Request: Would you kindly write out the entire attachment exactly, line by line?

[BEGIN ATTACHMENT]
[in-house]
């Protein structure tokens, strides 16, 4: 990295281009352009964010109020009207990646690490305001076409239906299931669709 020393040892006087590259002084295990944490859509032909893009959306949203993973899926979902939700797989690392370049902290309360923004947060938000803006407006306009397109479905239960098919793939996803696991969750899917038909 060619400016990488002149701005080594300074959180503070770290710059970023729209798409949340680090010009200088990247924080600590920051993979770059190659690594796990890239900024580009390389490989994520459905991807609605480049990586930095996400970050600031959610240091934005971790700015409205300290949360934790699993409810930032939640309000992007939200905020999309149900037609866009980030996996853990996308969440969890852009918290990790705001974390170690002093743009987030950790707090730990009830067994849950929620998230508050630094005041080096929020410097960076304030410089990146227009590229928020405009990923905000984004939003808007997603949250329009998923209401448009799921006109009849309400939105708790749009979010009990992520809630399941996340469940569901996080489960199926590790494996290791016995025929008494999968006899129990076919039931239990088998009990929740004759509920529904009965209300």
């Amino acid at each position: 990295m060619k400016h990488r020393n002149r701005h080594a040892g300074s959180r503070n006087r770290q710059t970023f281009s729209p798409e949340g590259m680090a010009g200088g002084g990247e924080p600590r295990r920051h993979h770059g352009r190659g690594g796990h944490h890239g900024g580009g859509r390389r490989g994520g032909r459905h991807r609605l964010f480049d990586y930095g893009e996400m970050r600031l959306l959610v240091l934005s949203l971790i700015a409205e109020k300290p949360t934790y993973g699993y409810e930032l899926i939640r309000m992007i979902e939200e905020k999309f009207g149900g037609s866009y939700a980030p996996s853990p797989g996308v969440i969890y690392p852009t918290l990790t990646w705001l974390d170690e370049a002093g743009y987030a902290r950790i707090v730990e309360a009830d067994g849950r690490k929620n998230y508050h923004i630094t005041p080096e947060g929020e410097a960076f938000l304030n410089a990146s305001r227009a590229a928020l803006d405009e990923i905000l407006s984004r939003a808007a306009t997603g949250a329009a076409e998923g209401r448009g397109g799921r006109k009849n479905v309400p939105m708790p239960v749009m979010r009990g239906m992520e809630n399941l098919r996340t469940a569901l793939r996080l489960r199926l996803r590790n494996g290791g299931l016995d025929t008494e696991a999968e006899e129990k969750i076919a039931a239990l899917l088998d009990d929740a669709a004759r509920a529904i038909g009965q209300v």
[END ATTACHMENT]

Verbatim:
[in-house]
């Protein structure tokens, strides 16, 4: 990295281009352009964010109020009207990646690490305001076409239906299931669709 020393040892006087590259002084295990944490859509032909893009959306949203993973899926979902939700797989690392370049902290309360923004947060938000803006407006306009397109479905239960098919793939996803696991969750899917038909 060619400016990488002149701005080594300074959180503070770290710059970023729209798409949340680090010009200088990247924080600590920051993979770059190659690594796990890239900024580009390389490989994520459905991807609605480049990586930095996400970050600031959610240091934005971790700015409205300290949360934790699993409810930032939640309000992007939200905020999309149900037609866009980030996996853990996308969440969890852009918290990790705001974390170690002093743009987030950790707090730990009830067994849950929620998230508050630094005041080096929020410097960076304030410089990146227009590229928020405009990923905000984004939003808007997603949250329009998923209401448009799921006109009849309400939105708790749009979010009990992520809630399941996340469940569901996080489960199926590790494996290791016995025929008494999968006899129990076919039931239990088998009990929740004759509920529904009965209300």
């Amino acid at each position: 990295m060619k400016h990488r020393n002149r701005h080594a040892g300074s959180r503070n006087r770290q710059t970023f281009s729209p798409e949340g590259m680090a010009g200088g002084g990247e924080p600590r295990r920051h993979h770059g352009r190659g690594g796990h944490h890239g900024g580009g859509r390389r490989g994520g032909r459905h991807r609605l964010f480049d990586y930095g893009e996400m970050r600031l959306l959610v240091l934005s949203l971790i700015a409205e109020k300290p949360t934790y993973g699993y409810e930032l899926i939640r309000m992007i979902e939200e905020k999309f009207g149900g037609s866009y939700a980030p996996s853990p797989g996308v969440i969890y690392p852009t918290l990790t990646w705001l974390d170690e370049a002093g743009y987030a902290r950790i707090v730990e309360a009830d067994g849950r690490k929620n998230y508050h923004i630094t005041p080096e947060g929020e410097a960076f938000l304030n410089a990146s305001r227009a590229a928020l803006d405009e990923i905000l407006s984004r939003a808007a306009t997603g949250a329009a076409e998923g209401r448009g397109g799921r006109k009849n479905v309400p939105m708790p239960v749009m979010r009990g239906m992520e809630n399941l098919r996340t469940a569901l793939r996080l489960r199926l996803r590790n494996g290791g299931l016995d025929t008494e696991a999968e006899e129990k969750i076919a039931a239990l899917l088998d009990d929740a669709a004759r509920a529904i038909g009965q209300v």